Fried’s finger an important plot point leading into Phillies-Braves 2

ATLANTA — After defeating flamethrower Spencer Strider in Game 1 of the NLDS, the Phillies will see a completely different pitcher in Game 2 in Max Fried.

And all eyes will be on his left index finger.

Fried missed his final two regular-season starts with a blister that he struggled with in the minor leagues and early in his major league career. He was activated on the injured list Saturday as the Phillies and Braves began their major league series and says he has recovered.

“It’s kind of been a narrative that I’ve had my whole career in the big leagues, something that I’ve had to monitor and just deal with and fight through,” he said over the weekend.

“At this point, as far as visuals and sensations go, my finger feels like it has healed and is back to normal.”

During the long break, the Braves played intrasquad games to prepare for the divisional round. This didn’t seem to help their offense, which was shut out at home in the opener for the first time in over two years.

Fried appeared in intrasquad play on Tuesday and threw 76 pitches over five innings. He’s ready for Monday night, but if the blister worsens or ruptures, it could mean a short start and an advantage for the Phillies.

“There’s always concern about it,” Braves manager Brian Snitker said. “But everything went great in the team. He got the reinforcements and pitches he needed. The finger held up really well. So we think he’s good to go this far.”

While Strider averages 98 mph with his fastball, Fried is more like 93-94 in terms of command and movement, a lefty who reads swings and adjusts them on the fly.

Fried has been one of the National League’s top starters over the last four seasons, going 43-15 with a 2.66 ERA and 1.07 WHIP in 83 starts. He has faced the Phillies 10 times in the regular season over that span and has an ERA of 2.78 and 62 strikeouts in 55 innings. He only allowed four home runs.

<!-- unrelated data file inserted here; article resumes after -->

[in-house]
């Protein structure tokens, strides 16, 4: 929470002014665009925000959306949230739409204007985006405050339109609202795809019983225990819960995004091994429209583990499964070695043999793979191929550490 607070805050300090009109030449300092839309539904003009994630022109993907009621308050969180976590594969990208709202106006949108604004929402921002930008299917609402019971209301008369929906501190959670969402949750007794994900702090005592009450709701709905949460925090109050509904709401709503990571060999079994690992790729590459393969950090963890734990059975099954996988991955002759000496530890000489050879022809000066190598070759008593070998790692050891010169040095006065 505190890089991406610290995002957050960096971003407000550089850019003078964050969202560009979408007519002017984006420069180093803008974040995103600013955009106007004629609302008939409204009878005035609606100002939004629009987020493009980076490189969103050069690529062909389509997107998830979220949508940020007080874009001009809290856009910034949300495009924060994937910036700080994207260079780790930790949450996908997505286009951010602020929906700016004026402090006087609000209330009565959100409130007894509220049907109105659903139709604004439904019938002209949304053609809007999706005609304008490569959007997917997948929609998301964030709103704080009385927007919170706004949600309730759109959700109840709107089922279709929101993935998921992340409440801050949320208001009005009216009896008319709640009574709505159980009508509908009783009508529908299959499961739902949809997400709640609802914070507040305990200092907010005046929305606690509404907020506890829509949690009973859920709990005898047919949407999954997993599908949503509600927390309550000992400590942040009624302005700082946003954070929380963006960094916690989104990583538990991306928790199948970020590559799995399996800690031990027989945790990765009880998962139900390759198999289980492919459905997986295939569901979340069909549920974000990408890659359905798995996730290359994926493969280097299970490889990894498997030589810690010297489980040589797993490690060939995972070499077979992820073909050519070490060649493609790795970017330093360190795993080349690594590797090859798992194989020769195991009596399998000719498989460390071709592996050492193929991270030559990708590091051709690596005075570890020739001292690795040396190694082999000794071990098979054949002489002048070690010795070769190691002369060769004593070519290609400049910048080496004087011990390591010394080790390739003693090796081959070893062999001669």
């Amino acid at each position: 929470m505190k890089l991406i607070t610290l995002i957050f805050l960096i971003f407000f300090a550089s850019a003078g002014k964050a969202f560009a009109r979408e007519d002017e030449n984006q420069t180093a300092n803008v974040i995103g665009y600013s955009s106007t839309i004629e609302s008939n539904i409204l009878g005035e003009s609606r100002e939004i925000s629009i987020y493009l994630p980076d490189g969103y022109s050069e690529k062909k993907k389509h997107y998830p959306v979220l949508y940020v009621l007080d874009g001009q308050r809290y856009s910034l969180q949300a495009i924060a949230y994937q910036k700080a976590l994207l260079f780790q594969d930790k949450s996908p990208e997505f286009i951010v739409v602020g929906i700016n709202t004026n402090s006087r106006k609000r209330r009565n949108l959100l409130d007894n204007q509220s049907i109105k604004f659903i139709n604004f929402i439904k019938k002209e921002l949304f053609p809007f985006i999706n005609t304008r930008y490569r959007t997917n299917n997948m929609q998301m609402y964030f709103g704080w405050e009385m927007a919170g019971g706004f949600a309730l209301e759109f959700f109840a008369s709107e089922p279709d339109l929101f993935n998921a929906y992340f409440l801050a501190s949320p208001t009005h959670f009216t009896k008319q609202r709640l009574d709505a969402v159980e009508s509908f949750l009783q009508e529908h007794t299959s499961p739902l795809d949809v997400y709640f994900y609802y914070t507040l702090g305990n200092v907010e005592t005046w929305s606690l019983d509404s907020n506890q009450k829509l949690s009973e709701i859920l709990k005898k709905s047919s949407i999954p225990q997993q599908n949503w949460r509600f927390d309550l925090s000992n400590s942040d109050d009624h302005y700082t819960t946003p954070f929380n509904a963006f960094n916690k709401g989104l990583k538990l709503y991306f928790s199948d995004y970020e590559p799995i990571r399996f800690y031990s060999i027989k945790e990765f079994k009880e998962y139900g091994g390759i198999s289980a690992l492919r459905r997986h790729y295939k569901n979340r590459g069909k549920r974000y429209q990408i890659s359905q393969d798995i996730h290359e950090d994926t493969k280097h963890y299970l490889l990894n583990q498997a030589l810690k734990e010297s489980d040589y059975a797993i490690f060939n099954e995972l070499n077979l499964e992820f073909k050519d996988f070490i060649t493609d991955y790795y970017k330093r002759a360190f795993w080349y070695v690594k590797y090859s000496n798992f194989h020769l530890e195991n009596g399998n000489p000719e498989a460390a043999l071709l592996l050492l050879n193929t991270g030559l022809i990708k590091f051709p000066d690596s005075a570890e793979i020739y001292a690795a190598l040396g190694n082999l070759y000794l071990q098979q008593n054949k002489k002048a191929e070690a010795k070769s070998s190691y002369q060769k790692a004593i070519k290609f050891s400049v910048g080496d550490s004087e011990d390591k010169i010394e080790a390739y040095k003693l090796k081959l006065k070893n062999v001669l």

One of his worst starts against the Phillies came in Game 1 of the 2022 NLDS, when he allowed six runs (four earned) on eight hits and didn’t get out of the fourth inning. But Fried, like Strider, wasn’t fully healthy last October. He dealt with stomach problems leading to NLDS, a viral infection that turned into a bacterial infection.

“I mean, obviously there are no ideal situations coming, not completely healthy, I’m missing some time before the playoffs, but physically, my body and how I feel this year compared to last year is different on the day and at night, Fried said.

“I think I’ve seen the Phillies more than anyone in my career. They know what I have. I know what they do. There are no secrets. I just get by, making and throwing the pitches I need. and only the one who will perform the best that day.

“I know they won’t give me anything. They are extremely disciplined. They are great hitters and play good baseball, especially when it matters most and they need to win. When they need to cut time and come out the other side, they do it. If they need to play a long ball, they can do it. They are extremely versatile and you know you have to bring your A game to be able to get the right squad through this and give your team a chance to win.”

The Phillies will face their ace, Zack Wheeler, who has a 2.55 ERA in seven playoff starts over the last 12 months.

The Braves tied a major league record with 307 home runs this season and set a record by hitting .501 as a team, but Wheeler has performed as well against them as anyone in 2023. In Atlanta on Memorial Day weekend, he scored 12 goals in eight scoreless innings. On September 18 at Truist Park, he held the Braves to one run over six innings. In the meantime, they reached it for a three-goal match. In Wheeler’s three starts, the Braves went 13-for-70, hitting .186.

Wheeler is from nearby Smyrna and has consistently performed well against his hometown team in 27 career starts, posting an ERA of 3.18.

“They know what I will do to them and I know what they will do to me,” he said on Saturday. “It’s a bit of a cat-and-mouse game, especially when you’re face-to-face with people a lot. And when dealing with people who are really good, you have to play cat and mouse all the time, but don’t try to outdo yourself at the same time, show your strengths and just let it go.

“Coming back here every year is amazing, but especially during the playoffs, the big moments when a lot of people come and watch. So it’ll definitely be nice to play here in front of friends and family and hopefully we’ll win.” “

The first whistle of the second match will take place on Monday at 18:07 on TBS.

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